As Coraline, the little girl at the center of this musical adaptation of Neil Gaiman’s macabre children’s story, fifty-ish Jayne Houdyshell gets straight to the essence of clever, finicky, restless youth. She declares, “I’m an adventurer!” with just the right amount of triumph and self-consciousness; when confronted by strange or menacing adults, her expressive face takes on a look of cloudy-eyed impatience. Houdyshell gives us the most persnickety version of this look when David Greenspan, who plays Coraline’s sinister Other Mother, shoos her away so that he can tear into his eleven o’clock number, where he yodels and trills the words, “I’m falling,” many times before letting loose with a show-stopping Margaret Hamilton shriek (a girl next to me said, “That was amazing!” to her companion, and I couldn’t agree with her more). Greenspan, who was so endlessly inventive and funny a few months ago in Cornbury: The Queen’s Governor for Theatre Askew, doesn’t have just one freak flag to fly; when he’s at his best, as he is in this climactic number, he’s a whole United Nation of freaks, an uncanny stage presence that puts me in mind of serpents and queens, Clifton Webb and Maria Montez.
Like the material itself, this production of Coraline, spearheaded by Houdyshell and Greenspan (who also wrote the book for this musical), mixes gender and age, fantasy and reality. The actors who play the girl’s busy parents (January LaVoy and Francis Jue) double as Miss Spink and Miss Forcible, two put-out-to-pasture thespians who frustrate the sporty Coraline by going over their Shakespearian past. Stephin Merritt’s songs have a likable diffidence that feels exactly right for this tale of a smart, often dissatisfied little girl; the songs often end unexpectedly, which keeps us as off-balance as Coraline, and the musical accompaniment effectively see-saws between the charming tinkling of toy pianos and the burping discomfort of rubbed balloons.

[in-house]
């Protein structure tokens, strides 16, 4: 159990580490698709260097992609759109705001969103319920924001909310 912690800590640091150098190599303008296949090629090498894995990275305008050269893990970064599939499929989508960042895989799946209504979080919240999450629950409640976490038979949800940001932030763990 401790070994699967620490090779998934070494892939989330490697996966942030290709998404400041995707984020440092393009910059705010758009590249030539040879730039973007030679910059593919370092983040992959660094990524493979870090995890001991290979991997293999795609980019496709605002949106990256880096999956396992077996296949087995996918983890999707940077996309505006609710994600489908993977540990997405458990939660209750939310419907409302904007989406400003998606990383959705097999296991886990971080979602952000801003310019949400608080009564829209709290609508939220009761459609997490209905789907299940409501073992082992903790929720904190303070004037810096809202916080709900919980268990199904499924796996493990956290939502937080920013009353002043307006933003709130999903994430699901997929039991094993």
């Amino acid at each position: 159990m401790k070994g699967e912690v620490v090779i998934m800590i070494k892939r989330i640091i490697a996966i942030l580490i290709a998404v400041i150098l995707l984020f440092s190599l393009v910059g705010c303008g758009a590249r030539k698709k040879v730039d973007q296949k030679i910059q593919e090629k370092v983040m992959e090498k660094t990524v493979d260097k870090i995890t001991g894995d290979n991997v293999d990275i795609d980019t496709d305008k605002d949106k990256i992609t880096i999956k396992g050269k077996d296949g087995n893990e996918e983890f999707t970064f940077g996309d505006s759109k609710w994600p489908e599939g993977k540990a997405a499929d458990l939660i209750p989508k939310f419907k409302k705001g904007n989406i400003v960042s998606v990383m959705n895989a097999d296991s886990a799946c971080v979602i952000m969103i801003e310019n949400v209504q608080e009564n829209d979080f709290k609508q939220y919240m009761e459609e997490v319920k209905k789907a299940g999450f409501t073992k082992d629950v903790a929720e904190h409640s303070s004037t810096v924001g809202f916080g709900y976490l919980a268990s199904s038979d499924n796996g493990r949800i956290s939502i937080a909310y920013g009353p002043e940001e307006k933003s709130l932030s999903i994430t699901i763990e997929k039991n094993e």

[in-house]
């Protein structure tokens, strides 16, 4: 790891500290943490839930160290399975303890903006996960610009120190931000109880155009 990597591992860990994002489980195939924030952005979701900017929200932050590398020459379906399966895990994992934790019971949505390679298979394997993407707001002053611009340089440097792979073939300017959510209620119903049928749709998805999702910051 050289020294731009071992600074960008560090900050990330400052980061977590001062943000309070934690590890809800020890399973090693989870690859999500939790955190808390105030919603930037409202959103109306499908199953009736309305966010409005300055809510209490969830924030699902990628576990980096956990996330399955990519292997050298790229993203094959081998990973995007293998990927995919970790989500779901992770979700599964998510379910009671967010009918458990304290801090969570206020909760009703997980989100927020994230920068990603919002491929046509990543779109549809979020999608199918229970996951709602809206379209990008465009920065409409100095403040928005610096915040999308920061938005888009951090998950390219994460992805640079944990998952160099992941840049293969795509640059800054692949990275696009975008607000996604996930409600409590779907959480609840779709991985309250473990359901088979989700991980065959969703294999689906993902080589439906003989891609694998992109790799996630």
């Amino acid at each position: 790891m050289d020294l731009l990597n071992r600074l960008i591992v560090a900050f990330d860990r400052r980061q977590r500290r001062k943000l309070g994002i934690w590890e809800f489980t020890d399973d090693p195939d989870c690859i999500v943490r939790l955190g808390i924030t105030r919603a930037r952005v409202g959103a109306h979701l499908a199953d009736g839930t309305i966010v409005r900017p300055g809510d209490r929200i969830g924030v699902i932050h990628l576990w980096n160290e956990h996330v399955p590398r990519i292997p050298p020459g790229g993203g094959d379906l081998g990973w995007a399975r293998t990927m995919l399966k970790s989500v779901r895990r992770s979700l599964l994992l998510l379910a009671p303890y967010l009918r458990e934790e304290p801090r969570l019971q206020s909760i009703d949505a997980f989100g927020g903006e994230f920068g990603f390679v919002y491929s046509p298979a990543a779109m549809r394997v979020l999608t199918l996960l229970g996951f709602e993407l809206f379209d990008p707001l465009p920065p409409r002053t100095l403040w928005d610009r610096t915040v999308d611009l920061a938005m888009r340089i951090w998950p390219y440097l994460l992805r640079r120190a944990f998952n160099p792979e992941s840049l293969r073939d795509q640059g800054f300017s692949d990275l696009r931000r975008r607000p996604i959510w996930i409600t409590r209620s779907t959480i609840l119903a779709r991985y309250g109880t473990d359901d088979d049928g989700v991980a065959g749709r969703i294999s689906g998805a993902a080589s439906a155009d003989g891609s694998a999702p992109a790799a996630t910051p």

The narrative lays out the idea of casting off our original parents for parents who might better understand a child’s quirks and dislikes, but Houdyshell’s Coraline is never truly tempted by Greenspan’s Other Mother, who seems too creepy from the get-go to ever seduce away her soul. This Other Mother uses brute force to keep the souls of the children she captures, and Houdyshell has several moments of pure emotion where she movingly captures the girl’s sadness and fear when she sits in the dark alone, without parents or friends to help her. Her only real help is a snooty cat (Julian Fleisher), and when she sits talking to the ghosts of dead, soulless children, we can feel the punishing darkness of Gaiman’s conception, which, like the best children’s stories, brings you right to the brink of hell before giving you some kind of release. But Coraline never really seems to be in any danger here, somehow, either physically or morally, and that’s the one failing of this otherwise sensitive production, which is stuffed to the bursting point with talent in all areas.